We've all seen the form reversals, the "wow" performances off the claim, over and over again. Most times, if the trainer is cheating, he or she does not get caught. Many times the trainer just gets more horses from willing owners, then after building a business, they stop doing what they were doing. There are some trainers today who went from 10% to 30% overnight years ago, then back to 15% or 20% with good stock, who are still training. Racing tends to reward cheating and it's incredibly frustrating.
It's also a very fine line to walk, because there are great trainers out there who can improve horses from time to time. Sometimes they get tarred without doing anything wrong.
I remember reading an article in the 1980's where Woody Stephens spoke about improving a horse off a barn change. He talked about getting a horse healthy, giving him or her time to heal some wounds. It could take "three or four months", he said. Today there is no question that four months can be four weeks - with detailed scopes, scans, blood work, medication etc. It can and does happen. Even a small stable like ours has had some success the odd time. You can get lucky, find something wrong, fix it, and you have a nice horse.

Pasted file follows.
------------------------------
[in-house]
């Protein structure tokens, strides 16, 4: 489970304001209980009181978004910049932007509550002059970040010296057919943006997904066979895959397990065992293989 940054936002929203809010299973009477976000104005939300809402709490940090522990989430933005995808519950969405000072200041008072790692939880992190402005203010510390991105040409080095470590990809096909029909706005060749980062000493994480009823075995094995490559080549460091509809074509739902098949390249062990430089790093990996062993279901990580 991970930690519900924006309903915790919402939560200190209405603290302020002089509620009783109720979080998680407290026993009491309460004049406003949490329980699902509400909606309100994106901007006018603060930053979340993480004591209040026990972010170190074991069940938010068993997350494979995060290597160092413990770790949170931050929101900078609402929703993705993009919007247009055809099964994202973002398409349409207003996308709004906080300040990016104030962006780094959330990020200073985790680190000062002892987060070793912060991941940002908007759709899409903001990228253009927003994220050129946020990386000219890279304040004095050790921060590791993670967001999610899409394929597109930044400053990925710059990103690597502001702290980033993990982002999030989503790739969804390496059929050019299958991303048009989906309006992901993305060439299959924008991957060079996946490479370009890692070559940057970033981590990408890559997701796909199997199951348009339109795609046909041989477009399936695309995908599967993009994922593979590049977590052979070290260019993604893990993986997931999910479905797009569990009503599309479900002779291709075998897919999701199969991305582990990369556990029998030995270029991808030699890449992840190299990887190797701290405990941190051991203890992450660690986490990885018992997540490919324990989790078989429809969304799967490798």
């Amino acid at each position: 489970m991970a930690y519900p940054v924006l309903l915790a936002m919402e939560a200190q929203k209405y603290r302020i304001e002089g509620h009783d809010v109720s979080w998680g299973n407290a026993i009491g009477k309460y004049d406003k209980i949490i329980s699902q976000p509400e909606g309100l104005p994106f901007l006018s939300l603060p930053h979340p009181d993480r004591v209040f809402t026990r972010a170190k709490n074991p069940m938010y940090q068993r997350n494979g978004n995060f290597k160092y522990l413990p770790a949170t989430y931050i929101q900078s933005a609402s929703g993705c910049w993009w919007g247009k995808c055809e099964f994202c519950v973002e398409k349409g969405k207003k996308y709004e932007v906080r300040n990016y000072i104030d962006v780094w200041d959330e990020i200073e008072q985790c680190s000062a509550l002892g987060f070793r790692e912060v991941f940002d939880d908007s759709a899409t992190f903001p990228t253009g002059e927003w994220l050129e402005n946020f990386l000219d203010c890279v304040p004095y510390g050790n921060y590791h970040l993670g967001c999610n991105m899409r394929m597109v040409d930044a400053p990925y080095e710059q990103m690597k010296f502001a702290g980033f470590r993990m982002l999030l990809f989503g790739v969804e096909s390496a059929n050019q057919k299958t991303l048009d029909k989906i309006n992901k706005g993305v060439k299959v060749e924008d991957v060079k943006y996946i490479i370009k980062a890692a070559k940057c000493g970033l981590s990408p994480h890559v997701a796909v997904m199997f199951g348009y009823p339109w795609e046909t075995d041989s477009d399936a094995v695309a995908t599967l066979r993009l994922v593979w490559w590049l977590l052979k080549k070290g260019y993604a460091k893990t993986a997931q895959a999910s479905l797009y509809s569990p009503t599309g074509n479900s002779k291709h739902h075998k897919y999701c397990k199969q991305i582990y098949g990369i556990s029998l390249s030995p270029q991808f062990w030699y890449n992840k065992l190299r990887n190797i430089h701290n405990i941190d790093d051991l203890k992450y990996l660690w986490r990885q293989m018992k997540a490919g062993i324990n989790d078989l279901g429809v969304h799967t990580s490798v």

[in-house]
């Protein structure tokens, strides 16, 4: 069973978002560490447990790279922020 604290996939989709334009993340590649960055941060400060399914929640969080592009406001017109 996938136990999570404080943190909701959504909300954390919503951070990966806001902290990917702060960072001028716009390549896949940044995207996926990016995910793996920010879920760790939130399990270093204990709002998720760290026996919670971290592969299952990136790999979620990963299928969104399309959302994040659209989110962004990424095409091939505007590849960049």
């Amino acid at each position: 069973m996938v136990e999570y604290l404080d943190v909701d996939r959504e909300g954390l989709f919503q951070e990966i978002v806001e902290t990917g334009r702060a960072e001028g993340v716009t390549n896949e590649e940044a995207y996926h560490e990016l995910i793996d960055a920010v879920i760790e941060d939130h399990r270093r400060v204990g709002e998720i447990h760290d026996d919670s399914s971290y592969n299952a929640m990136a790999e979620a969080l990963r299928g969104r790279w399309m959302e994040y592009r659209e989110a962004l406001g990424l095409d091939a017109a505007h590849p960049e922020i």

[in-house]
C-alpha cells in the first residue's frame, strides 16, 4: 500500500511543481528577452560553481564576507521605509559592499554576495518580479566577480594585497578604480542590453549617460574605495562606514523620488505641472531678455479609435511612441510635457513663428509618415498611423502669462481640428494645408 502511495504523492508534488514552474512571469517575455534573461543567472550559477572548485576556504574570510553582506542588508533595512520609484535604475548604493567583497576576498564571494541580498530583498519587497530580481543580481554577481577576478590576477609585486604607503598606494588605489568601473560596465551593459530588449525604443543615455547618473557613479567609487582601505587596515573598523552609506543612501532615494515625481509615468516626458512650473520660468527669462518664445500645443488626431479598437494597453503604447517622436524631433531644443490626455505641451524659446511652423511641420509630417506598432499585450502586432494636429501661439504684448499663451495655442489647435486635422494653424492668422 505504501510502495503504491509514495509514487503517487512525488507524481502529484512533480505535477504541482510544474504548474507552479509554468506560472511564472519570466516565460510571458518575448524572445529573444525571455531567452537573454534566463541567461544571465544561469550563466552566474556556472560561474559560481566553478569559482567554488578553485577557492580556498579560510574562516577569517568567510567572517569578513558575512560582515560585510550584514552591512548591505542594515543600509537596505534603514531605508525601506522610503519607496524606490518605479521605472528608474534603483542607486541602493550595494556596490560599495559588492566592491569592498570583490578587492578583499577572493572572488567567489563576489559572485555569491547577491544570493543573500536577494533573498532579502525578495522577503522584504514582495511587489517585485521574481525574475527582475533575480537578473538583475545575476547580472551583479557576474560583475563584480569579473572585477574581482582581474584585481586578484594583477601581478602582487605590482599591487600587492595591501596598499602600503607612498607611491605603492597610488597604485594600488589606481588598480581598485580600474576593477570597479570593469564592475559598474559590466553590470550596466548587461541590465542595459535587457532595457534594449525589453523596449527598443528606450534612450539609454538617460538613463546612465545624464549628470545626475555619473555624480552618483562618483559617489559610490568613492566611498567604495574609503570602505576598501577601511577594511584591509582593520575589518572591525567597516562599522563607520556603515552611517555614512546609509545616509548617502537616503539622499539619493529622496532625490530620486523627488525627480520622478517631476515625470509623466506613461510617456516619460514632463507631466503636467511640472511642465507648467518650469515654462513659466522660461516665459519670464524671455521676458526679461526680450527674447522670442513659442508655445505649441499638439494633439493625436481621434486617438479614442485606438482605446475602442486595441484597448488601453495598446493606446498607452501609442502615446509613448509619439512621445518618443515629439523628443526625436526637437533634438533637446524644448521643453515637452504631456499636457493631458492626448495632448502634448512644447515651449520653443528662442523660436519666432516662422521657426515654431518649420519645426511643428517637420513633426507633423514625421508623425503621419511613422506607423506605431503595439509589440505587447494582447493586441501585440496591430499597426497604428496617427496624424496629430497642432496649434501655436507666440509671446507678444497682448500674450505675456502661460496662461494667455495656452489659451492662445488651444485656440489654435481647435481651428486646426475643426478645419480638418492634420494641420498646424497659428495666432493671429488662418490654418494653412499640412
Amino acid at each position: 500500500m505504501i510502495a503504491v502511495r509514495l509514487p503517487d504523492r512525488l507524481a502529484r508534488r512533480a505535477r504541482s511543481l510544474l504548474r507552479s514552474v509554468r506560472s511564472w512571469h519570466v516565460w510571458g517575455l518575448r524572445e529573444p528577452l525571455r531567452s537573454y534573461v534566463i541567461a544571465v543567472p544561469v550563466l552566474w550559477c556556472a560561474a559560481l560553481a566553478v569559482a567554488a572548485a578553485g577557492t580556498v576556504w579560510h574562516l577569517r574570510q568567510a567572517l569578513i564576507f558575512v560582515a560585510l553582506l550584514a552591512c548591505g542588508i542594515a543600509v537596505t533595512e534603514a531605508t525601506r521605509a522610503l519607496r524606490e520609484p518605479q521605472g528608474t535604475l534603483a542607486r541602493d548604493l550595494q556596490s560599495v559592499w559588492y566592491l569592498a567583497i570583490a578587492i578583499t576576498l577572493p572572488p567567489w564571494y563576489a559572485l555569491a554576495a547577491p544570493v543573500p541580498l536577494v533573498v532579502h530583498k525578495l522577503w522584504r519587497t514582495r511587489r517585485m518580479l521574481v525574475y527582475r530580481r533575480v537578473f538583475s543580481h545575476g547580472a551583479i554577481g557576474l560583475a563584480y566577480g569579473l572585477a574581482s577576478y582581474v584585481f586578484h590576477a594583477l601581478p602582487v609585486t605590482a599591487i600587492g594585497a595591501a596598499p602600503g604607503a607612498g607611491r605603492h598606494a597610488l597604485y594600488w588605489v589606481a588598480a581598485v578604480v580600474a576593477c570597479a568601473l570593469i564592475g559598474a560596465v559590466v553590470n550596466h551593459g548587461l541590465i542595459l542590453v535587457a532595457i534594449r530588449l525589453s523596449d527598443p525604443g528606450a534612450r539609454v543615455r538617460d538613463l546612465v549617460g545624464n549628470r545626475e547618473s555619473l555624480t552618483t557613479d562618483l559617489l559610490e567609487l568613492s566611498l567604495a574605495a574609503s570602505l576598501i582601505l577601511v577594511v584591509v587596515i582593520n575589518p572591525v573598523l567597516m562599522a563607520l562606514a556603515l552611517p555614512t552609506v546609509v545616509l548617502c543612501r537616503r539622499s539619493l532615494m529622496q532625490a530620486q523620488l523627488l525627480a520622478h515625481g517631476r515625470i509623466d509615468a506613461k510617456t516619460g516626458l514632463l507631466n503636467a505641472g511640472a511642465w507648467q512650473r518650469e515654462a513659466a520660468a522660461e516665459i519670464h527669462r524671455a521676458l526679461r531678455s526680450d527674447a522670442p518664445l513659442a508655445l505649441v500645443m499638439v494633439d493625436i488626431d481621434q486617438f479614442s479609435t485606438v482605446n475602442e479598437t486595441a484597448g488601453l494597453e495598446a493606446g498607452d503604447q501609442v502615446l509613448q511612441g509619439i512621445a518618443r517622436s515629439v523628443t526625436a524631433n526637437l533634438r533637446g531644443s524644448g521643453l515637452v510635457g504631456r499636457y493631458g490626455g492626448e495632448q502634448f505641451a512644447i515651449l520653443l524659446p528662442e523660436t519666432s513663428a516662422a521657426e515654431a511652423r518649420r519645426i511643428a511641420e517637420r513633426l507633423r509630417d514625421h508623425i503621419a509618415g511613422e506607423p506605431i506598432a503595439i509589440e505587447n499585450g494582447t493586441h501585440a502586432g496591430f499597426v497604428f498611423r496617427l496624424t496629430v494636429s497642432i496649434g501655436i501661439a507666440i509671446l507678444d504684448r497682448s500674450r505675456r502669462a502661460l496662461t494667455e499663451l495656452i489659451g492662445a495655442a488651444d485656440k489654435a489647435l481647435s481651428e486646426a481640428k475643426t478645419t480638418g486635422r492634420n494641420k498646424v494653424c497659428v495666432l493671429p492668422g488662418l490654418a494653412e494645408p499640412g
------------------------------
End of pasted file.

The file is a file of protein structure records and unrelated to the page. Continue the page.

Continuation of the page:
But what sticks in the craw is the math, and that's where I think Nate Silver comes in. A trainer cannot, over and over again, improve almost each horse in his stable in a week or two, without some help, some edge. It's statistically impossible. You could probably look at back data from 1990-2006, and with 99% accuracy, point to those who were using EPO, or before that, milkshaking. Those are the types of people who rightfully have a big target on them. "Gold is where you find it", and where you find it is through statistics.
We saw this a little bit yesterday via a tweet from Bacon. And then a write-up.
Small sample size but trainer Jane Cibelli 0-for-6 after vet Orlando Paraliticci banned at Tampa Bay Downs. Was 14-for-32 before.She has been on fire and it's been noticeable to any horseplayer.
— Ray Paulick (@raypaulick) February 8, 2013
Does this prove she's breaking the rules? No. It just proves that if Brice Cote, Mr. Gural's investigator, wants something to investigate, he's found it.
Not everyone who wins races are bad. Under every turned over rock there will not be gold. But an investigator that uses a little bit of Nate Silver, and some common sense should be able to help the sport clean up. I don't think people inside the sport should have any problem with it.